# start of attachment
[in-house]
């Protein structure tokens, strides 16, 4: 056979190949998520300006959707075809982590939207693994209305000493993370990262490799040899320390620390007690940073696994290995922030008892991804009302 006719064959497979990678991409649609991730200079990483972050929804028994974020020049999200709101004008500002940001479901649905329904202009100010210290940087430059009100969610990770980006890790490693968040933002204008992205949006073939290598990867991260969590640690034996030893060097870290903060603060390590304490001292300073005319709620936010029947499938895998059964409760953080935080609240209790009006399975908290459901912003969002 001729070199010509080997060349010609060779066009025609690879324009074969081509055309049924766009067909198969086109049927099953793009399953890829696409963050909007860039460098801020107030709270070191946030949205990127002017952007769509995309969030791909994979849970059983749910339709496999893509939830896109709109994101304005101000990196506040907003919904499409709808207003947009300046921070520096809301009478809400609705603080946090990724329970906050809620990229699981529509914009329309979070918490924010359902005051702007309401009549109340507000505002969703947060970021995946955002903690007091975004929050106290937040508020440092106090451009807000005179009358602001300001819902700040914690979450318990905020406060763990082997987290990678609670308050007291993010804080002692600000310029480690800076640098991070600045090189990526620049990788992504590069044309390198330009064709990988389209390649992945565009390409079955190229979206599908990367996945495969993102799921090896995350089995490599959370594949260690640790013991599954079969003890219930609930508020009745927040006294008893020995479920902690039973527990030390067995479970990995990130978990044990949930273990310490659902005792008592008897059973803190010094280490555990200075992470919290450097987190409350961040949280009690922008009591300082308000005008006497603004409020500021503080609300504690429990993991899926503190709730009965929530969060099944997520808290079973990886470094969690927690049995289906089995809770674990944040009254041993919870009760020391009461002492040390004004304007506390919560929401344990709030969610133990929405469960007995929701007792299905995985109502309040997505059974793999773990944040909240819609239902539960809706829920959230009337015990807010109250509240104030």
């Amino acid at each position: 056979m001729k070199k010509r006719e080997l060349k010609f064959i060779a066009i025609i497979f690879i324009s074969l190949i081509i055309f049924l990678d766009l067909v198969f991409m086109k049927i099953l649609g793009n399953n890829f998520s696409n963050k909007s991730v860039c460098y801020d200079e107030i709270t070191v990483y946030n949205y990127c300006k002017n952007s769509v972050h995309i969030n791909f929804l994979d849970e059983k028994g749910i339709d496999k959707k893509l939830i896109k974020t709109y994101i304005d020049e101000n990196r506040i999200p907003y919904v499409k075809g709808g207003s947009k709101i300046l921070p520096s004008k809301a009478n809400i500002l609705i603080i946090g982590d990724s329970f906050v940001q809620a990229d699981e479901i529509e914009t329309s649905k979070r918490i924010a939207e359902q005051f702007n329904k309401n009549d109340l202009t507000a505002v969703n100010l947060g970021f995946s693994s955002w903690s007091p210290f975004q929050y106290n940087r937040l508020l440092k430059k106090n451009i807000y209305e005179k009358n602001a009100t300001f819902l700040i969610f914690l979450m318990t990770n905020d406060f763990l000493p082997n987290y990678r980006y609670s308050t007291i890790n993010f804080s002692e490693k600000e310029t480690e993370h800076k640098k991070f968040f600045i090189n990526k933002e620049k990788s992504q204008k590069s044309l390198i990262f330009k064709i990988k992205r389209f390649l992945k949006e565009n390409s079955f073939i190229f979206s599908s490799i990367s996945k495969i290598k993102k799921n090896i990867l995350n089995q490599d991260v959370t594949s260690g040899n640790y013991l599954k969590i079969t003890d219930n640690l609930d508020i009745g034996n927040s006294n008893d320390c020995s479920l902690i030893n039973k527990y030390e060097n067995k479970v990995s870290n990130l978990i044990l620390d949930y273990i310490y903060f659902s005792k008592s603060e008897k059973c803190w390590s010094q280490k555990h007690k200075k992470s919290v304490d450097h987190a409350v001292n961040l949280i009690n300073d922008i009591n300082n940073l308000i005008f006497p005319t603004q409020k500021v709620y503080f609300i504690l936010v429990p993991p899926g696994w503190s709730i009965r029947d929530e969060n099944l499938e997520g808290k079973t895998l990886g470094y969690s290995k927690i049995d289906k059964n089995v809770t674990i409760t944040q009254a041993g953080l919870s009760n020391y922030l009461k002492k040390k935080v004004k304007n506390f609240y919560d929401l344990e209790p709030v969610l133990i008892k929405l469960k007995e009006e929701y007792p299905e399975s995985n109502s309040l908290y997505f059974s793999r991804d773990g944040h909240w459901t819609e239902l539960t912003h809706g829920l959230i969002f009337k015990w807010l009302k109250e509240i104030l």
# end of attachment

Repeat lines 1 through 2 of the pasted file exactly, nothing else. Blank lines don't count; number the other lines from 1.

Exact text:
[in-house]
């Protein structure tokens, strides 16, 4: 056979190949998520300006959707075809982590939207693994209305000493993370990262490799040899320390620390007690940073696994290995922030008892991804009302 006719064959497979990678991409649609991730200079990483972050929804028994974020020049999200709101004008500002940001479901649905329904202009100010210290940087430059009100969610990770980006890790490693968040933002204008992205949006073939290598990867991260969590640690034996030893060097870290903060603060390590304490001292300073005319709620936010029947499938895998059964409760953080935080609240209790009006399975908290459901912003969002 001729070199010509080997060349010609060779066009025609690879324009074969081509055309049924766009067909198969086109049927099953793009399953890829696409963050909007860039460098801020107030709270070191946030949205990127002017952007769509995309969030791909994979849970059983749910339709496999893509939830896109709109994101304005101000990196506040907003919904499409709808207003947009300046921070520096809301009478809400609705603080946090990724329970906050809620990229699981529509914009329309979070918490924010359902005051702007309401009549109340507000505002969703947060970021995946955002903690007091975004929050106290937040508020440092106090451009807000005179009358602001300001819902700040914690979450318990905020406060763990082997987290990678609670308050007291993010804080002692600000310029480690800076640098991070600045090189990526620049990788992504590069044309390198330009064709990988389209390649992945565009390409079955190229979206599908990367996945495969993102799921090896995350089995490599959370594949260690640790013991599954079969003890219930609930508020009745927040006294008893020995479920902690039973527990030390067995479970990995990130978990044990949930273990310490659902005792008592008897059973803190010094280490555990200075992470919290450097987190409350961040949280009690922008009591300082308000005008006497603004409020500021503080609300504690429990993991899926503190709730009965929530969060099944997520808290079973990886470094969690927690049995289906089995809770674990944040009254041993919870009760020391009461002492040390004004304007506390919560929401344990709030969610133990929405469960007995929701007792299905995985109502309040997505059974793999773990944040909240819609239902539960809706829920959230009337015990807010109250509240104030």